Land and Conflict – Resource Extraction, Human Rights, and Corporate Social Responsibility: Canadian Companies in Colombia

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Canadian foreign direct investment in Colombia has grown consistently since the 1990s, particularly in telecommunications, mining, and fossil fuel extraction. Canadian mining and oil companies are major players in Colombia.

Despite a concerted public relations campaign by the Colombian government, Colombia continues to suffer widespread human rights abuses, including extrajudicial executions, disappearances, extortion, and threats. Control over land, labour, and natural resources are integral to the war and violence in Colombia, and the past few decades have seen massive displacement and murder for political and economic ends. Striking correlations have been observed between where investment – both domestic and foreign – takes place and rights abuses, ranging from murder and massacres and related massive land and property theft to violations of the rights to freedom of movement and to a healthy environment.

Human rights violations are linked to efforts by those behind Colombia’s murderous paramilitaries to create conditions for investment from which they are positioned to benefit. There are also ongoing relations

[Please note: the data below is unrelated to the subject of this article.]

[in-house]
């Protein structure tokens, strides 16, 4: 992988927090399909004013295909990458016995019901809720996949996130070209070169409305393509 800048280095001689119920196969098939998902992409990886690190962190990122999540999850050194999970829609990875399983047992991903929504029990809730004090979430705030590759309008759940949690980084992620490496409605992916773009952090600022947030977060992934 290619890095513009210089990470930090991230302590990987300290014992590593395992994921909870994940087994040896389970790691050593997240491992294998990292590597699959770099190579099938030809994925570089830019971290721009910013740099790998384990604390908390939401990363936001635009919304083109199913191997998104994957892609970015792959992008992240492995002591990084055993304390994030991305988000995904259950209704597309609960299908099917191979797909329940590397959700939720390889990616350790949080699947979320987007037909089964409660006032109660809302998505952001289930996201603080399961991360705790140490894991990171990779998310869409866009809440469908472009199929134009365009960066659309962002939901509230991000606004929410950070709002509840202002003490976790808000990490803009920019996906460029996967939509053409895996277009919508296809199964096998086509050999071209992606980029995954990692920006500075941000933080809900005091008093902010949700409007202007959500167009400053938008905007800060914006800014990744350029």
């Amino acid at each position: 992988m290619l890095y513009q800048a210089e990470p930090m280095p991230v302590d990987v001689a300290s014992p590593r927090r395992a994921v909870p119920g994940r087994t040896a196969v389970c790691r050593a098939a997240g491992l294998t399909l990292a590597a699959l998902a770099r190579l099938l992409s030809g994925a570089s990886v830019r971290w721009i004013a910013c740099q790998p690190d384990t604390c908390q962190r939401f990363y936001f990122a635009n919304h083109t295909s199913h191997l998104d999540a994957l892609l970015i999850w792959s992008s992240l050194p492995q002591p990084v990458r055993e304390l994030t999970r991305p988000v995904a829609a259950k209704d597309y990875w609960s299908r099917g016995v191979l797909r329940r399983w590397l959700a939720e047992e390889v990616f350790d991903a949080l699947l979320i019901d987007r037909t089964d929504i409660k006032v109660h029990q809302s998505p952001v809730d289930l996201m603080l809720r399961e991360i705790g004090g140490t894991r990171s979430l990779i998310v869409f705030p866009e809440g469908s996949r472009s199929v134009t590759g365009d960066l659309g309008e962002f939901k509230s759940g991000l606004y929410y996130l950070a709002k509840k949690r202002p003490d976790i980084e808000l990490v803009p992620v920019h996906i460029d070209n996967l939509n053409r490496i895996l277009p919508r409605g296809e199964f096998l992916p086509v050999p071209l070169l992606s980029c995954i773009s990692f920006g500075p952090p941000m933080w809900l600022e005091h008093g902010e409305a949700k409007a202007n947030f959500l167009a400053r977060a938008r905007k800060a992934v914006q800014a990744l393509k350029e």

between the paramilitary forces and all levels of government and the armed forces, up to the highest officials, and there are clear indications that political cover for such human rights abuses and crimes will continue.

John Ruggie, UN Special Representative on human rights and transnational corporations, emphasizes that it is the responsibility of States to protect human rights while both State and non-State actors are obligated to respect human rights, and where appropriate, to remedy human rights violations.

The Colombian context presents especially difficult challenges for companies making investments to be able to protect or respect human rights standards and contribute positively to the overall human rights situation. Indeed, the high level of violence and the continued presence of paramilitaries in areas of high investment raises serious concerns that Canadian investment risks contributing to or exacerbating the violence, and risks benefiting from or being complicit with the human rights abuses and massive displacement that continue to occur. In such circumstances, where the State is not willing or able to protect human rights, the obligation on corporations to respect human rights becomes more critical, while at the same time more difficult to define and fulfil.

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